Protecting Species Dependent on San Diego's Vernal Pools
Riverside fairy shrimp. San Diego mesa mint, found nowhere else on Earth. California Orcutt grass. In the unincorporated areas of San Diego, these species depend on the habitat provided by vernal pools for survival. Unfortunately, most vernal pools in Southern California have disappeared forever, under housing tracts, freeways, and shopping malls. Where the pools have disappeared, so too have the endangered plants and animals these pools supported.
The San Diego Multiple Species Conservation Plan (MSCP) was approved in 1997; however the plan was criticized by scientists and conservationists as it neglected development limits and lack of conservation measures to protect some of the rarest species and habitats in the country. Following the approval of major new development plans to San Diego’s rare vernal pools, Earthjustice challenged the approval of the development project and the MSCP as it failed to conserve the pools species. The MSCP locked in its wetlands management plan for over 50 years, to insure “no surprises” for developers.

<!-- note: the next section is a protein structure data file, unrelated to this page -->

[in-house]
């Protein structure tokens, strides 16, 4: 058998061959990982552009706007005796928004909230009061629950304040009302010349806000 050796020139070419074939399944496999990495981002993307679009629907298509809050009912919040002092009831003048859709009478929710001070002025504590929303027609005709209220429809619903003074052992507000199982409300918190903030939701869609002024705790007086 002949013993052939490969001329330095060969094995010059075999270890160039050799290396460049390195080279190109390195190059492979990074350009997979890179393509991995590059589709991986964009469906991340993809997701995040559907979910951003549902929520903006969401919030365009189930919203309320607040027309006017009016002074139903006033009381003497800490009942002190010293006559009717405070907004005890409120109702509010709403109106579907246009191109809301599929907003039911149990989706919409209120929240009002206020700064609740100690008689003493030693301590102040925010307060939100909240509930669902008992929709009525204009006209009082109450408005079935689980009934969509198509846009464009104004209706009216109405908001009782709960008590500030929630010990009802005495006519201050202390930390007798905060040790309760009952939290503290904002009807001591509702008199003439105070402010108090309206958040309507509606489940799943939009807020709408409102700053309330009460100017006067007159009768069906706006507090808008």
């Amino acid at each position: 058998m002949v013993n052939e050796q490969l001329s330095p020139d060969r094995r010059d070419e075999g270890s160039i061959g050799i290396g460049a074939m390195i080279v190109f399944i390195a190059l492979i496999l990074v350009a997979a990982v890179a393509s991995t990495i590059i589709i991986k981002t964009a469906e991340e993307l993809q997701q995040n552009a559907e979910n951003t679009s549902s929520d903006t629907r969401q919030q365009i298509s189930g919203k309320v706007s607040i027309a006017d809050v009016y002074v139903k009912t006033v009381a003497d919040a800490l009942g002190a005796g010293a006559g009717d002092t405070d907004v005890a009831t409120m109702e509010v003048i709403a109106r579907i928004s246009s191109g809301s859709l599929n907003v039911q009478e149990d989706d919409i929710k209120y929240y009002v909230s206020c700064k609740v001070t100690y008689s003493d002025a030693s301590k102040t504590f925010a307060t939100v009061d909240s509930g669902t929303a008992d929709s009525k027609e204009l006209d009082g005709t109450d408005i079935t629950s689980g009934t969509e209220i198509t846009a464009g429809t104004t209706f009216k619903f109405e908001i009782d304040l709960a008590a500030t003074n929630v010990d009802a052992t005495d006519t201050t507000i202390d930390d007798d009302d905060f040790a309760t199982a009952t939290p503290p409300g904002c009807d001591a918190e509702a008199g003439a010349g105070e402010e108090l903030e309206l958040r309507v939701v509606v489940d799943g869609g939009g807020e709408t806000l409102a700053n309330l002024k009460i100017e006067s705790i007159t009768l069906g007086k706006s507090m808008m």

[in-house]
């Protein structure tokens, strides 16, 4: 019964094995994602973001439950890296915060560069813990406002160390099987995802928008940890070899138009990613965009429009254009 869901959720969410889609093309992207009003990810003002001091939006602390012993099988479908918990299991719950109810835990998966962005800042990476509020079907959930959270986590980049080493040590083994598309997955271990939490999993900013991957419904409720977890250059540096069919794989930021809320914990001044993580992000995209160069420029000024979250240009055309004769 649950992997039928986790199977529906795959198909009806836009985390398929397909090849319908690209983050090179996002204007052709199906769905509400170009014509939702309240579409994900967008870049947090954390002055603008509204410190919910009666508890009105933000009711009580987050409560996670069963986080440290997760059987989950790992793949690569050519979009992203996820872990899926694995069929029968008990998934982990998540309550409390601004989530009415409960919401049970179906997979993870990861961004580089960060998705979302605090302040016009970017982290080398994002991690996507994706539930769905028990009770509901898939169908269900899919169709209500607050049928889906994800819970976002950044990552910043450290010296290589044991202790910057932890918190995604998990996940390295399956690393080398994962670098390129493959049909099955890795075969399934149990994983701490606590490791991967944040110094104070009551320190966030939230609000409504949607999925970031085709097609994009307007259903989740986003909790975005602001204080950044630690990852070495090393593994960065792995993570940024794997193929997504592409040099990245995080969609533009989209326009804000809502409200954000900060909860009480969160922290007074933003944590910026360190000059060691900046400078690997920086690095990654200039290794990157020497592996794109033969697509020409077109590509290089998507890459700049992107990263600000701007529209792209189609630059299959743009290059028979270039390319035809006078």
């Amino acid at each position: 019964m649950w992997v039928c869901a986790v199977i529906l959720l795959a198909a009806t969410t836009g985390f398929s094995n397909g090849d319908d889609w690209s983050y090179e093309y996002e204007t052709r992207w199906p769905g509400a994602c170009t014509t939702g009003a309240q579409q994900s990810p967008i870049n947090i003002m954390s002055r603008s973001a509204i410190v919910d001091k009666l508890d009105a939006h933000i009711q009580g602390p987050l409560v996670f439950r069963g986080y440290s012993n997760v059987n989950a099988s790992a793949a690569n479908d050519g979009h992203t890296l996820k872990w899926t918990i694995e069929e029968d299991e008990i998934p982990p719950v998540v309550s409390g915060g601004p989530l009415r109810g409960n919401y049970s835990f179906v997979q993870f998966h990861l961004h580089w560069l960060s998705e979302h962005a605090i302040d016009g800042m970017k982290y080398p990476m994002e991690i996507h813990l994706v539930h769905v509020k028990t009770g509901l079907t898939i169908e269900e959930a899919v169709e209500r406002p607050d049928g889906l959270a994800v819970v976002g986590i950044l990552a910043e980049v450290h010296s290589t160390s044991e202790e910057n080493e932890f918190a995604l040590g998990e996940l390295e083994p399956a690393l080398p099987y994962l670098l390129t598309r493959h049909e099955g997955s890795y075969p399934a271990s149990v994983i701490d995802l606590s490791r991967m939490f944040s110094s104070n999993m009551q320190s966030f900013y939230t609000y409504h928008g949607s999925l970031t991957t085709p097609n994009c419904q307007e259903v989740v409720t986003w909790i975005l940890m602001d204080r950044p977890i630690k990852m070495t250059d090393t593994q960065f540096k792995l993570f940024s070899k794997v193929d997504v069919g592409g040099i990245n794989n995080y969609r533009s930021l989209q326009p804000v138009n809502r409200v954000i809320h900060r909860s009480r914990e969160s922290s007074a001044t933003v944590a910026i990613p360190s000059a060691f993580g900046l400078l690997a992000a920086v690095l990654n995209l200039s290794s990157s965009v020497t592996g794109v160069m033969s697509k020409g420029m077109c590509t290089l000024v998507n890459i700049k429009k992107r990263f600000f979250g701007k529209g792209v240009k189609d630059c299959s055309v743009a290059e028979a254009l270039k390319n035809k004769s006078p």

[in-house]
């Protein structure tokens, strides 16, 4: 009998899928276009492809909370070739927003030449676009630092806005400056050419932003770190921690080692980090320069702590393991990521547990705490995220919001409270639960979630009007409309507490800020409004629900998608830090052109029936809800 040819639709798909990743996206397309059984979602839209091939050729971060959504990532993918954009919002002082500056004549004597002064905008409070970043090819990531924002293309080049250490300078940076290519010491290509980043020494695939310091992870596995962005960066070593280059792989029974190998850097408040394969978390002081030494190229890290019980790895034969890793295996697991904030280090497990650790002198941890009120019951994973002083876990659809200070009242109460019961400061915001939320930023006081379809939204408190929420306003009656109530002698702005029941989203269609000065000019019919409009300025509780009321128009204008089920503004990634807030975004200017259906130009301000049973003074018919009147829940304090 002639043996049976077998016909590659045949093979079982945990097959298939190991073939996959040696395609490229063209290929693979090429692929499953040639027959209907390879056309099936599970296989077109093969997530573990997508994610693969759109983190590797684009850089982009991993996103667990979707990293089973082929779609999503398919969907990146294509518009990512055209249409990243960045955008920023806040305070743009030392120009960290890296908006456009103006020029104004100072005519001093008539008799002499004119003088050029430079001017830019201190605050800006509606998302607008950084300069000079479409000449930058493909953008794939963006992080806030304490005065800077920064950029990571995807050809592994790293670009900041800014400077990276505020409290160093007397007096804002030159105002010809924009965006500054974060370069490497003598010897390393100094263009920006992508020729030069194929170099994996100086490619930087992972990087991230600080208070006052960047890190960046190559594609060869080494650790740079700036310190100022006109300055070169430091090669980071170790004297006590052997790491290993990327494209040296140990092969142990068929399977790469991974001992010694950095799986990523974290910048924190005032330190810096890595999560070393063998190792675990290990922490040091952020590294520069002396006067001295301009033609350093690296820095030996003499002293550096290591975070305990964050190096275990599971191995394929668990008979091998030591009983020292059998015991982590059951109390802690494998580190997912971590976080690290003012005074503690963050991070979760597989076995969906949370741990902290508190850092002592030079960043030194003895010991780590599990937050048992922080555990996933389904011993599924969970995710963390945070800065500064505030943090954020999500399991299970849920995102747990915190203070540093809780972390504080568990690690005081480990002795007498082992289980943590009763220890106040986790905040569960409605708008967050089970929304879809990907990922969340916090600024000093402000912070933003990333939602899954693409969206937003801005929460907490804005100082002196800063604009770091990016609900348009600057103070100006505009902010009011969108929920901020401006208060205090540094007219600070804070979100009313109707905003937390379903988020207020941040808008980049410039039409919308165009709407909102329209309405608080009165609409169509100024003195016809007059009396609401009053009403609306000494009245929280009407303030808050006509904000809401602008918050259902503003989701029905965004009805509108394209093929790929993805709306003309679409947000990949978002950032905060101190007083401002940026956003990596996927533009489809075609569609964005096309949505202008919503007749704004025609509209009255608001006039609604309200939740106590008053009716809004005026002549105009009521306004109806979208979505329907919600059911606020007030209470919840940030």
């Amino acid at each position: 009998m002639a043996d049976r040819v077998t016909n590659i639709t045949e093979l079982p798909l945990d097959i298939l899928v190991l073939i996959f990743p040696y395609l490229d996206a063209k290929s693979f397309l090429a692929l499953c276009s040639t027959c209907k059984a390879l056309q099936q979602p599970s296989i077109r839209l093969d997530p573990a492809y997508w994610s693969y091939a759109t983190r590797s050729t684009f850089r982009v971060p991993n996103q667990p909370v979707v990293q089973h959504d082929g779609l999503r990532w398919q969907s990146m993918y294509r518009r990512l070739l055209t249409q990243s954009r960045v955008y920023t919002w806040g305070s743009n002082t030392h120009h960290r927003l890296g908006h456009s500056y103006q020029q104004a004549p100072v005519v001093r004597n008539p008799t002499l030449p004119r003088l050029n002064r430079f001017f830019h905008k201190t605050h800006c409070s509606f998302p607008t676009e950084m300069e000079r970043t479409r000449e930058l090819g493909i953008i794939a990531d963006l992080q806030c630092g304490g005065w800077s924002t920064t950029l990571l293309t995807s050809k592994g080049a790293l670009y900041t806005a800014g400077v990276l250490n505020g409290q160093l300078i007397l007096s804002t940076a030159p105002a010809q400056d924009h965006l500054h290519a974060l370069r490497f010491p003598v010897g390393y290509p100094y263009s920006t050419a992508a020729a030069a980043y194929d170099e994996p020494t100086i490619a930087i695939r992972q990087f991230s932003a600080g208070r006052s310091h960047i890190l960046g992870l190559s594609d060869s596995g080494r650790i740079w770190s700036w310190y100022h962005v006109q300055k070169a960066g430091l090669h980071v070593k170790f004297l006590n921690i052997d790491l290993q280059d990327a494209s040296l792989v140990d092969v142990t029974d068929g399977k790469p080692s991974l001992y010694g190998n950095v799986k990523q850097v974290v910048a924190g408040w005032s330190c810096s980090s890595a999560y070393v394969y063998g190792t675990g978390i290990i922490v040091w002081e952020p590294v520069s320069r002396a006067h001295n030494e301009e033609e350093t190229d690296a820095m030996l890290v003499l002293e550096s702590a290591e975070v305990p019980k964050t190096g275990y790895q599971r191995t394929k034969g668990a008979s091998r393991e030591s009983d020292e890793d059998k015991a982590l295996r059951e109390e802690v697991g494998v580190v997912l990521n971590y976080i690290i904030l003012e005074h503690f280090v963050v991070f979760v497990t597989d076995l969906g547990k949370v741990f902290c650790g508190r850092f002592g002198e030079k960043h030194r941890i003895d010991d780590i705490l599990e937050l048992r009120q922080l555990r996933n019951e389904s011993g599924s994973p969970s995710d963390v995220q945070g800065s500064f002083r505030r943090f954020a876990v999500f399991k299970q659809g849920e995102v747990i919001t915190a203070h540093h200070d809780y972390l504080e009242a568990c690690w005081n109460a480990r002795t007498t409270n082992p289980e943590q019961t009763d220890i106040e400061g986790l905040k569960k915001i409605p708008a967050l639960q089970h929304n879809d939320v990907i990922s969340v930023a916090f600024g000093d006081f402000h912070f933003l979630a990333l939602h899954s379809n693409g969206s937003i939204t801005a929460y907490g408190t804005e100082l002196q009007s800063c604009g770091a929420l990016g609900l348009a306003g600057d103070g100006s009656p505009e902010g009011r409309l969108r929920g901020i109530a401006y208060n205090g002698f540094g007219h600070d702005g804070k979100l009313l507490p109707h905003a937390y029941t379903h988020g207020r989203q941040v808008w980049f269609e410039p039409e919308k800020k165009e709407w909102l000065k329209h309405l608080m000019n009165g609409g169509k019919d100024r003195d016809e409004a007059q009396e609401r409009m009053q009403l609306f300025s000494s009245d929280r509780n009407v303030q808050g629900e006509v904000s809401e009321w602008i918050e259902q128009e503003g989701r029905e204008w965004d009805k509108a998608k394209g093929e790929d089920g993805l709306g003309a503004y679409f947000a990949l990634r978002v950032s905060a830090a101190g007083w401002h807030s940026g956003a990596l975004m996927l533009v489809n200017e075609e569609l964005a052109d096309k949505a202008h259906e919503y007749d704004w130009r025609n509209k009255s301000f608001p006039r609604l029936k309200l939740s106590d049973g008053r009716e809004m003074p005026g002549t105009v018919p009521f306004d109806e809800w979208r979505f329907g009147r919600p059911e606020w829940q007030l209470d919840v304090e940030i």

In 2006 a federal court invalidated the permit and ruled that the MSCP undermines the recovery of the seven vernal pool species, as the effects of anticipated major development on vernal pool species were never analyzed. The plan also failed to provide assured funding for conservation activities, previous vernal pool mitigation efforts had failed thus there was little certainly that MSCP’s proposed conservation efforts would ever materialize.
Since the ruling, the San Diego launched the Vernal Pool Habitat Conservation Plan and the Multiple Species Conservation Program now covers 85 species and the core biological resource areas within the cities within multiple habitat planning areas. Additionally, the city has entered into an implementation agreement with federal and state wildlife agencies to ensure the proper implementation of the MSCP.
Case page created on October 16, 2006.